NMPF Backs CFTC Decision Not to Limit Dairy Futures Contracts

NMPF has endorsed a recent decision by the Commodity Futures Trading Commission not to propose position limits on Class III milk futures, options and equivalent swaps contracts. The CFTC rule is a victory for dairy farmers and cooperatives using risk management tools, and the latest development in a multi-year process through which the Commission is attempting to further regulate speculative activity in futures markets by limiting the positions any individual party could take in such contracts.

In a response to provisions of the Dodd-Frank Act to regulate speculative activity in futures markets, the CFTC proposed limits in 2013 for Class III milk and 27 other physical commodity contracts. At that time, NMPF, several of its member cooperatives and others in the dairy industry argued that such limits would reduce the effectiveness of Class III contracts for dairy farmers.  National Milk said the proposal would diminish the liquidity needed in dairy futures contracts and make it more difficult for NMPF’s cooperatives to offer risk management programs for their members.  In such programs, cooperatives take offsetting, non-speculative Class III milk futures positions on often sizeable volumes of member milk production.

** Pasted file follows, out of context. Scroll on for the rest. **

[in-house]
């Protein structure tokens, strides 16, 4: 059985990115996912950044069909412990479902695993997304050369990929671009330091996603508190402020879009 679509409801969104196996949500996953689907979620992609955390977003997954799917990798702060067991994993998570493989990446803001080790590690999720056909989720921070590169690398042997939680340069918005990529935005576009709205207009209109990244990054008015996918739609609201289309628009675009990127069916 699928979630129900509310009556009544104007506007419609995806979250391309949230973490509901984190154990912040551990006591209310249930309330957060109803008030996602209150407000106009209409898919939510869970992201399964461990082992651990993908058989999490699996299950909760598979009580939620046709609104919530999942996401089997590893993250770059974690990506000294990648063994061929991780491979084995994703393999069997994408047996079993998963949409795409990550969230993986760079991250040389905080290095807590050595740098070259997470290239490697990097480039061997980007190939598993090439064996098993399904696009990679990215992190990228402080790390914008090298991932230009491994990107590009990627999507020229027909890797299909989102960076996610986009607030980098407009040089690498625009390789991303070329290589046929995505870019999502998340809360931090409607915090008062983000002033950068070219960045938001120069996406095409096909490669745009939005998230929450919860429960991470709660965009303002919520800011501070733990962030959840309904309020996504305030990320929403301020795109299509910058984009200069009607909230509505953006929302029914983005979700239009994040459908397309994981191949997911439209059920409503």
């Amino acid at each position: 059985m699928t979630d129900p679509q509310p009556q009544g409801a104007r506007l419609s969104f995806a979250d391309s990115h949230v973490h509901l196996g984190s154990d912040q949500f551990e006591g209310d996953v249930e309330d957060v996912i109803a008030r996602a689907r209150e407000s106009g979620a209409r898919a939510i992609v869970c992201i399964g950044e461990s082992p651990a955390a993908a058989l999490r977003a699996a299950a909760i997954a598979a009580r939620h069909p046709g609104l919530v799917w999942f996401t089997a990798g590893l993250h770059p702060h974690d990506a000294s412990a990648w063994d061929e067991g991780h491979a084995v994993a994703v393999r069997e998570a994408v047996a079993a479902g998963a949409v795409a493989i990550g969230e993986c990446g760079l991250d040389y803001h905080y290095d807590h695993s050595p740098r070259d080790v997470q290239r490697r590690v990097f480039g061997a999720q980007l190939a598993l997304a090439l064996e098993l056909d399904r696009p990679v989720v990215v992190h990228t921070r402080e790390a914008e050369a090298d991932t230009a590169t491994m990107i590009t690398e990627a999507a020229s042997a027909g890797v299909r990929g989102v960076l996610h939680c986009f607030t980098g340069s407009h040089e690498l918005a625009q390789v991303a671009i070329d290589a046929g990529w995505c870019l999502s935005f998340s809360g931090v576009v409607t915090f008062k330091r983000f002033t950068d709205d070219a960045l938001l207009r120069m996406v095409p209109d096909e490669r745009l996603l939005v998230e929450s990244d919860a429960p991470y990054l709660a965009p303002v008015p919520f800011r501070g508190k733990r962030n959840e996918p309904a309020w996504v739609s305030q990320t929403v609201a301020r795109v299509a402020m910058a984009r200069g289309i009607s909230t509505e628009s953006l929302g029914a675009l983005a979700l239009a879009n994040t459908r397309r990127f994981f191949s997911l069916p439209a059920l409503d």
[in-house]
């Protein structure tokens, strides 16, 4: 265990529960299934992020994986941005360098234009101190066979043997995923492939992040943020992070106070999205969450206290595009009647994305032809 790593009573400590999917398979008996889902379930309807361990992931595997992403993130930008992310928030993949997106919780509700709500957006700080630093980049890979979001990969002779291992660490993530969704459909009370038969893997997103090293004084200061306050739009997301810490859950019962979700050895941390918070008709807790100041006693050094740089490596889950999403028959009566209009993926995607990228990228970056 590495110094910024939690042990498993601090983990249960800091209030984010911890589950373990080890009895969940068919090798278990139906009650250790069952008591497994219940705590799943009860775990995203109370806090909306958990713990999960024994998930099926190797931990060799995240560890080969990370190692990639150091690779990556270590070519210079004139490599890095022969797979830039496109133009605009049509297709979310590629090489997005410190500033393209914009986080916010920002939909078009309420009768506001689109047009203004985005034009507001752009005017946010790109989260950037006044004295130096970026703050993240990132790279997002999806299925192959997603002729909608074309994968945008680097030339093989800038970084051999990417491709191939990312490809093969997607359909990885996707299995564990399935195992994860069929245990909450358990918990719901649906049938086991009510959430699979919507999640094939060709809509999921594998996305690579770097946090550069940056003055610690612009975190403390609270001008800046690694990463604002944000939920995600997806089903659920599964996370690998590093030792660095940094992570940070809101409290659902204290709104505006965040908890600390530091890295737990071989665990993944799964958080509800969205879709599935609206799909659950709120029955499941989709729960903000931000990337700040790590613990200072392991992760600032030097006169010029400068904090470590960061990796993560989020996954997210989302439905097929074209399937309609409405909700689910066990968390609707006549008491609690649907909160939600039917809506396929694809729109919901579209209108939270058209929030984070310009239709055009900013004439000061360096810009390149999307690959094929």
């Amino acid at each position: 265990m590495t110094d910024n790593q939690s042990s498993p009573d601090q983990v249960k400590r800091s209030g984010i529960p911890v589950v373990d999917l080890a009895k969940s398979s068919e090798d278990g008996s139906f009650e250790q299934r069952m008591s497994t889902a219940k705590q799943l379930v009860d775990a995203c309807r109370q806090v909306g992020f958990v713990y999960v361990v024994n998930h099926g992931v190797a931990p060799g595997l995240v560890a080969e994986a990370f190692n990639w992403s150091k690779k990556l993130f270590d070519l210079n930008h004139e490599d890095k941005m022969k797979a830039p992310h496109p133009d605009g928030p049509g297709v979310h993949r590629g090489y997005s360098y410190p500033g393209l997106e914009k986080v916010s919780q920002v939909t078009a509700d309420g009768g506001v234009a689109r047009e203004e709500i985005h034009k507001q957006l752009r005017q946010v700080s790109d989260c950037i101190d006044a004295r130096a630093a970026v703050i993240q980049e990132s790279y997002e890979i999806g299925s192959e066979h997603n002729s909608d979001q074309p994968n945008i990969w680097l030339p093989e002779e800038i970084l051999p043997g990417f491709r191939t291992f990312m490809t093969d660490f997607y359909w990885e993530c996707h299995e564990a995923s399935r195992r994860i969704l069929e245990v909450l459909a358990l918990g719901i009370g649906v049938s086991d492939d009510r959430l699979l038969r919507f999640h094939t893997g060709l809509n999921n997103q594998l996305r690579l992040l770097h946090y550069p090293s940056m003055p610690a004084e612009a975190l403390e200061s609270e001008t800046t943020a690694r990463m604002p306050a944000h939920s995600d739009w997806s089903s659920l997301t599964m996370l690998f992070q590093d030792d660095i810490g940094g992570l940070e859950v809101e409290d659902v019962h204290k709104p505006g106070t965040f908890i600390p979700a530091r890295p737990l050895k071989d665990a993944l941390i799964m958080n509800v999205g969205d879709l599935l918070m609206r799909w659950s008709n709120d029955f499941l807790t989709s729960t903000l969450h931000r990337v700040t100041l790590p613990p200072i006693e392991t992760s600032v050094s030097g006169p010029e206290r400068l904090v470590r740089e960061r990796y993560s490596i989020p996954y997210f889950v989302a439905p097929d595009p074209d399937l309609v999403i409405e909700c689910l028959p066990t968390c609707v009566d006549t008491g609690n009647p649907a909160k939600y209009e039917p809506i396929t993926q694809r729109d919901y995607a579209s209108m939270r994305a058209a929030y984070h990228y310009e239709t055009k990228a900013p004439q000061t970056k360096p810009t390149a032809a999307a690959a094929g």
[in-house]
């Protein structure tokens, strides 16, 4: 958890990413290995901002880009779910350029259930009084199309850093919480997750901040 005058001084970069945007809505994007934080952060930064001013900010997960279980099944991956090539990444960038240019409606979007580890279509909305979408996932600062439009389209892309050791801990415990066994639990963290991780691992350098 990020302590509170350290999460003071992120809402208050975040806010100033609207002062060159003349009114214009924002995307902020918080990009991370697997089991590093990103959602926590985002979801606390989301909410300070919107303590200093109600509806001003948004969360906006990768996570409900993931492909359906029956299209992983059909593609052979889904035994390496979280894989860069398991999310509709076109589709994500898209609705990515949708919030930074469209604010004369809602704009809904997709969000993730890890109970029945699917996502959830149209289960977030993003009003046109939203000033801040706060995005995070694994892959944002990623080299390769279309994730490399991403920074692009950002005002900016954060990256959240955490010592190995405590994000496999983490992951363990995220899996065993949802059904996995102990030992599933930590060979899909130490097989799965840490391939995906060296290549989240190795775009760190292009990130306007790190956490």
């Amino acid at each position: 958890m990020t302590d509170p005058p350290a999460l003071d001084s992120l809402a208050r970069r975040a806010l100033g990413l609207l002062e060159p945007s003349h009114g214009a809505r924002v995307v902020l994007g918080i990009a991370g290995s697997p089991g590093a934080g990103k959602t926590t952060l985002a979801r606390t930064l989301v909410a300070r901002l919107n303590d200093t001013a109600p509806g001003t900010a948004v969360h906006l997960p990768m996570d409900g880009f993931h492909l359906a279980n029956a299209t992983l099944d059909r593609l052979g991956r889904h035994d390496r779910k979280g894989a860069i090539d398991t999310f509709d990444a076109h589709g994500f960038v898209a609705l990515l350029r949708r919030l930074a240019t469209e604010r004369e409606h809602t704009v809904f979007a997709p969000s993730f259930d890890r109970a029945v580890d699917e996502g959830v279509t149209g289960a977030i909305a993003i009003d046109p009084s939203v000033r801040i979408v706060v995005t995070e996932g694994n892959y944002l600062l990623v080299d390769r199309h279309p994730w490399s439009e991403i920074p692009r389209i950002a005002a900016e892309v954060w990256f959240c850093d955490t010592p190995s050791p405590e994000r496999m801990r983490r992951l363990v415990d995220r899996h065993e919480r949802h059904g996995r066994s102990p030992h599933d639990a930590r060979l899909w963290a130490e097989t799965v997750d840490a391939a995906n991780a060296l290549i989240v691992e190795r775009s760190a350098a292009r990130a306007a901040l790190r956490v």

NMPF also argued that, in contrast to delivery-settled futures contracts, position limits were less appropriate for dairy futures contracts, which are cash-settled to a USDA announced price, and in which open interest positions remain high through contract expiration, thus making the risk of distorting speculative activity very minor.

The Commission cited this earlier push-back from NMPF and dairy groups as a key reason for its recent decision to defer imposing limits on Class III milk and two cash-settled contracts for other animal agriculture commodities. However, CFTC declined to exempt cash-settled contracts altogether, and indicated it would revisit the issue of position limits on such contracts at some future time.

In its recent comments to the CFTC, NMPF again argued that there is little reason to impose limits on dairy futures contracts, and it will continue to argue to this effect in response to any future Commission proposals on the issue. The CME exchange has rules that are adequate to guard against any distorting speculative activity in dairy futures contracts, NMPF said.